In his Speech last Wednesday, the Chancellor told us:
“… more and more homes are being bought as buy-to-lets or second homes. Many of them are cash purchases that aren’t affected by the restrictions I introduced in the Budget on mortgage interest relief; and many of them are bought by those who aren’t resident in this country. Frankly, people buying a home to let should not be squeezing out families who can’t afford a home to buy. So I am introducing new rates of Stamp Duty that will be 3 per cent higher on the purchase of additional properties like buy-to-lets and second homes…”
So, as from All Fool’s Day next year, purchasers of “additional residential properties” (“ARPs”) “… like buy to let properties and second homes…”, will pay SDLT at the new higher rates set out in column 3 below:
|Band||Existing residential SDLT rates||New “ARP” SDLT rates|
|£0/40k – £125k||0%||3%|
|£125k – £250k||2%||5%|
|£250k – £925k||5%||8%|
|£925k – £1.5m||10%||13%|
The new “slice of the price” rules introduced in December 2014 will apply; so for example someone buying an ARP for £350,000 will pay £18,000 in SDLT, but someone buying the same property as their only home (and not as an ARP) will pay only £7,500 in SDLT.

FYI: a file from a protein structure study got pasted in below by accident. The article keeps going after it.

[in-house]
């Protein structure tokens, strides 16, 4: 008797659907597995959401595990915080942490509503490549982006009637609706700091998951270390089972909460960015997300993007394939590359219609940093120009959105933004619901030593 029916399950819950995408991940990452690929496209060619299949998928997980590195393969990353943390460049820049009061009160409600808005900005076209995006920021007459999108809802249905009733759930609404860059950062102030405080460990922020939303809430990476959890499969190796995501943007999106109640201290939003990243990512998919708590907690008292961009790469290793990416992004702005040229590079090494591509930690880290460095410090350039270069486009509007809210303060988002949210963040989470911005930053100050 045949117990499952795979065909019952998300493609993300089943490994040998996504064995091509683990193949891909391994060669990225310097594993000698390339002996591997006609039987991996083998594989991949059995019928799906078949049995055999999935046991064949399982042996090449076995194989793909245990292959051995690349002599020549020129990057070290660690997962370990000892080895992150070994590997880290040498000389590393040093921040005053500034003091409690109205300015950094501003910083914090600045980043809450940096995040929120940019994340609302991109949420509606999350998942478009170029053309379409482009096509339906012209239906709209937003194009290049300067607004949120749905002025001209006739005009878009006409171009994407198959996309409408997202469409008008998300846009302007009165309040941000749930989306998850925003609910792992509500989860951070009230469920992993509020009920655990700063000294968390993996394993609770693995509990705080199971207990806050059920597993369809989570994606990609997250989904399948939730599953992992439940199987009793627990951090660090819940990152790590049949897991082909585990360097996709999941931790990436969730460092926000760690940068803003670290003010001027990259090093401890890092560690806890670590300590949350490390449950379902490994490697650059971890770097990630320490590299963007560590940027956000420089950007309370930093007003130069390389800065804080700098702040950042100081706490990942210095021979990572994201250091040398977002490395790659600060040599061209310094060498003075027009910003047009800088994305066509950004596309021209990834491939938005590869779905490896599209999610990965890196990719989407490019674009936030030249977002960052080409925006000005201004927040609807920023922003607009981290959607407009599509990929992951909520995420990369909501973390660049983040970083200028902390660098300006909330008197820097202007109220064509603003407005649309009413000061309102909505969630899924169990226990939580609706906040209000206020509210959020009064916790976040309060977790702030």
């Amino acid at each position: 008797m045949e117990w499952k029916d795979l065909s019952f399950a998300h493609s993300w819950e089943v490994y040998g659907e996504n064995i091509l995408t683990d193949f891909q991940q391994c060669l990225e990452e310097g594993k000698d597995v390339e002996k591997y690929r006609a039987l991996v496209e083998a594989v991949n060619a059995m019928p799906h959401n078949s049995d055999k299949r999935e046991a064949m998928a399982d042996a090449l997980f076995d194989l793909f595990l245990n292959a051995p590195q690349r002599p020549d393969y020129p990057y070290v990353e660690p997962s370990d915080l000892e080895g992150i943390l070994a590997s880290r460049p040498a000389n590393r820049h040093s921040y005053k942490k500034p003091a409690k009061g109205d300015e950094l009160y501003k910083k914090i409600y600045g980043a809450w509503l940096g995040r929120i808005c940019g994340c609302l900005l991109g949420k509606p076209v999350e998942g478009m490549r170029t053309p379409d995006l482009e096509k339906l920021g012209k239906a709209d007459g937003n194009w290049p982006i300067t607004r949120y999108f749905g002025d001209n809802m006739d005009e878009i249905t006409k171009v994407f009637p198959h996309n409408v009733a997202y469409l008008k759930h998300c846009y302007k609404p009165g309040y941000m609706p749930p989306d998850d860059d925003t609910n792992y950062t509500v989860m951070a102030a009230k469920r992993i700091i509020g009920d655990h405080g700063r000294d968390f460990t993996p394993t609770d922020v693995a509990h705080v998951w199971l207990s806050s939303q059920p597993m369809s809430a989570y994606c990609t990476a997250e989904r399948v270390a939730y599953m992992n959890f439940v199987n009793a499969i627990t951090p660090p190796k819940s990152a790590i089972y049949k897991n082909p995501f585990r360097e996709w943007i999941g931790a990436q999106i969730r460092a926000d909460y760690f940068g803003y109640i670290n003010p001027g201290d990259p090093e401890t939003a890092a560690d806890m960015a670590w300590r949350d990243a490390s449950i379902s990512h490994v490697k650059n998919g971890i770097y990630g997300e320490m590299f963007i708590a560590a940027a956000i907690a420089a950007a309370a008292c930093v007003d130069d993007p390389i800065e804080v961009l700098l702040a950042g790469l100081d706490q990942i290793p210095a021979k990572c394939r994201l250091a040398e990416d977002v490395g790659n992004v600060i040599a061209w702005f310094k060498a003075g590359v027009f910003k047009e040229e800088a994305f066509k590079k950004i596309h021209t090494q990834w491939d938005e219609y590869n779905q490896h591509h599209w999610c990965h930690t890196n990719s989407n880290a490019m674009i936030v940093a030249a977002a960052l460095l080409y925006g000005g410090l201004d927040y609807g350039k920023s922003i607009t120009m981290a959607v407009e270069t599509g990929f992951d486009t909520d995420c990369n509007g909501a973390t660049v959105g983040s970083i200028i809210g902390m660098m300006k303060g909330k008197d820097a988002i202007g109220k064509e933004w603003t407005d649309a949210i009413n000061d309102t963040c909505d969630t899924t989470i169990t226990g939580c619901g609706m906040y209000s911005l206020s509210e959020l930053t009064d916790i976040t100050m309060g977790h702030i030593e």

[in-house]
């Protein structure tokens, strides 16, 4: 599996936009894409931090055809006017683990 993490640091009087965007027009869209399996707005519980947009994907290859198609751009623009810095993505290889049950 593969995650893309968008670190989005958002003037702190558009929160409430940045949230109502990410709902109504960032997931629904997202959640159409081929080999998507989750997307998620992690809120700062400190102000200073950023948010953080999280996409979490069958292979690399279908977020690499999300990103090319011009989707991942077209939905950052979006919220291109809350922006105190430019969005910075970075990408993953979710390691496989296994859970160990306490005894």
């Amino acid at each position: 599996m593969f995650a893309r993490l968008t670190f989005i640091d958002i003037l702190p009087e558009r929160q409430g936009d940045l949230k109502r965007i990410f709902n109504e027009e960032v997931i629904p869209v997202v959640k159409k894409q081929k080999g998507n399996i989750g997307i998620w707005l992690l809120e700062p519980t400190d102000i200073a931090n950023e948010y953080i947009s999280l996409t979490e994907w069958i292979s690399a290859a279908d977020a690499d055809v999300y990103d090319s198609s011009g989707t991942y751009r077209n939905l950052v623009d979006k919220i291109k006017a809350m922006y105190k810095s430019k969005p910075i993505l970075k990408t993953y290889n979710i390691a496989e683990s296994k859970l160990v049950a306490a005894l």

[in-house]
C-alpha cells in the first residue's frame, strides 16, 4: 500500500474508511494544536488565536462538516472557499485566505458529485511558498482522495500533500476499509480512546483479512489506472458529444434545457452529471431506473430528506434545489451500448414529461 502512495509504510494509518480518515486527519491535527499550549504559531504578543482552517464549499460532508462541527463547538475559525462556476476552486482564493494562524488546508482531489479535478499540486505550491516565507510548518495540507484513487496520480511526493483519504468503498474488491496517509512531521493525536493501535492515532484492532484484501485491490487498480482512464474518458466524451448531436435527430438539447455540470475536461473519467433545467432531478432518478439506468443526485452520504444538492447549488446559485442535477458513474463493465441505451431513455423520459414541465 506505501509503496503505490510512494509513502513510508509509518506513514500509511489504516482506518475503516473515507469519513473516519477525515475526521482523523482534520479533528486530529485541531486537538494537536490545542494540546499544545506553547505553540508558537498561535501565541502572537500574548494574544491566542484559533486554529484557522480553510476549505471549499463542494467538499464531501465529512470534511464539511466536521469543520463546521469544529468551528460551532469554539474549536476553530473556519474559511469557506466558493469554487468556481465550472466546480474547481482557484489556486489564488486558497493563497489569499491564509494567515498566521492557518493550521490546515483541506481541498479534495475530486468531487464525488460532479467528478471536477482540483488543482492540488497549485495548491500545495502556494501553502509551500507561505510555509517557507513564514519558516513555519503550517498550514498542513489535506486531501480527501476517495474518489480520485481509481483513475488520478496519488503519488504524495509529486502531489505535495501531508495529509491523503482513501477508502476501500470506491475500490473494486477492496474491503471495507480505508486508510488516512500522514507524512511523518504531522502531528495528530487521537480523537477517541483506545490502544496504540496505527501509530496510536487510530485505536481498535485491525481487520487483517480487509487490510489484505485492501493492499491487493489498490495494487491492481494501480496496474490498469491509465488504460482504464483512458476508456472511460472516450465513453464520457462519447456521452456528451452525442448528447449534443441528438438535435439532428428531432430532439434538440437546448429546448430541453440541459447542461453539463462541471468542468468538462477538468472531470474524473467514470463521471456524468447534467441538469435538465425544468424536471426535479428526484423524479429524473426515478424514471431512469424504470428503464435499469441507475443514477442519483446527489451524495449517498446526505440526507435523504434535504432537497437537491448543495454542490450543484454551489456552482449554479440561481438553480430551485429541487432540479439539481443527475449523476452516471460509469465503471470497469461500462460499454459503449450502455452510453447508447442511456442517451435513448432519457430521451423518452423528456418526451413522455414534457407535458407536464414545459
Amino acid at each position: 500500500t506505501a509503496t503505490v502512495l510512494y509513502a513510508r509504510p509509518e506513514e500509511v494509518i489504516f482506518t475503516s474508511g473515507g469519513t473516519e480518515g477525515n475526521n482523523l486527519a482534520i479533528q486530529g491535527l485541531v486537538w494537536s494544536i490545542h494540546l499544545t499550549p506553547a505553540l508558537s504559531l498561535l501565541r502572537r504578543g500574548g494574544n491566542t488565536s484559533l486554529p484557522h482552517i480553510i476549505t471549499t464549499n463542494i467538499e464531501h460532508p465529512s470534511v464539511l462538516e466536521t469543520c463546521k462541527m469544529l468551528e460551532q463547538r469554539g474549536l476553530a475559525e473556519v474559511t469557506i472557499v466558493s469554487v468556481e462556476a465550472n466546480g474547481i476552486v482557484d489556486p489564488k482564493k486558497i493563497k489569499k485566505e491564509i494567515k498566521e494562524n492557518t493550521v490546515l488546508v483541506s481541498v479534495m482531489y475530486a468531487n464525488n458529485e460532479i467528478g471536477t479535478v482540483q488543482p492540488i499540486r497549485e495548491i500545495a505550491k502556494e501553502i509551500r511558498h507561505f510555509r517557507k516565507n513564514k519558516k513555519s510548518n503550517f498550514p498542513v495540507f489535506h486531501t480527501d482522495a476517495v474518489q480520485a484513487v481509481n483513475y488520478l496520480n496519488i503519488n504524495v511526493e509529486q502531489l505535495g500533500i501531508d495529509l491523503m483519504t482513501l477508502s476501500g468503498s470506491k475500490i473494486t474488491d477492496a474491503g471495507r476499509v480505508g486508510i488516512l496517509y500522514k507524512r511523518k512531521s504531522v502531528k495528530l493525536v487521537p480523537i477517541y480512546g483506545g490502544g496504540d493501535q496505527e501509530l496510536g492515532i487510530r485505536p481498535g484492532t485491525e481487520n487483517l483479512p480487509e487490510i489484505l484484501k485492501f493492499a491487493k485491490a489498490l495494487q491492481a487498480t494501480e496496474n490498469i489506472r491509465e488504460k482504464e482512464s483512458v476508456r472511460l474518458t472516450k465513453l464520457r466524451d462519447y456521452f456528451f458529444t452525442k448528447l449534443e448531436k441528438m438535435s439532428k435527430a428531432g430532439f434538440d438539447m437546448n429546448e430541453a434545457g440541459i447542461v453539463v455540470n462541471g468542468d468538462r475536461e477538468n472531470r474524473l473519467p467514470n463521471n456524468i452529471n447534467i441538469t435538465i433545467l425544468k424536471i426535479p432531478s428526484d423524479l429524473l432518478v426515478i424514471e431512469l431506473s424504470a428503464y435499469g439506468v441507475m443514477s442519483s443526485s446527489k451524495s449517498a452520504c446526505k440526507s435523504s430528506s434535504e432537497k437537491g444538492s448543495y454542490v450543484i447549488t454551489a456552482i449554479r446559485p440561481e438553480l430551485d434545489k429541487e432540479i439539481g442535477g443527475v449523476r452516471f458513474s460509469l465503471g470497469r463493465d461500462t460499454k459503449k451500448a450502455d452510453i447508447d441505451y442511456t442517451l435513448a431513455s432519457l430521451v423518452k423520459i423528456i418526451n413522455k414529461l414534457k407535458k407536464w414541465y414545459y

The ARP rates will not apply to companies or funds making significant investments in residential property. The government will consult on the policy detail, “… including on whether an exemption for corporates and funds owning more than 15 residential properties is appropriate.” The ARP rate exemption for purchases for less than £40k arises because transactions for less than £40,000 do not require SDLT returns. Altering the online SDLT return forms and programming is apparently very expensive.
Use of the phrase “…like buy-to-lets and second homes…” suggests that the class of ARPs will not be limited to just second homes and buy-to-let properties. There will be huge problems defining what is and what is not an ARP.
HMRC has suggested that the ARP rates will not apply to the replacement of a “main residence”. The consultation will, we are told, cover difficult cases; for example people buying a new home before selling the old one. If the Government is focussing on the “main residence” concept, its natural starting point will be the legislation about principal private residence relief from Capital Gains Tax.
What happens for example if a family has a home in the country where everybody lives, but the breadwinner acquires a pied-a-terre in the city where s/he stays on Monday to Thursday nights? Presumably the pied-a-terre will be an ARP. What happens if Theresa lives in accommodation provided by her employer and buys a “second home” somewhere else for use at week-ends or on holiday? Is that an ARP, even though she owns no other dwelling? What happens if Robin, who already owns a home, buys a conventional high street property comprising a shop with a flat above? Is that an ARP or a partial ARP? Will it make a difference whether Robin is an investor or a trader who intends to trade from the shop and let the flat?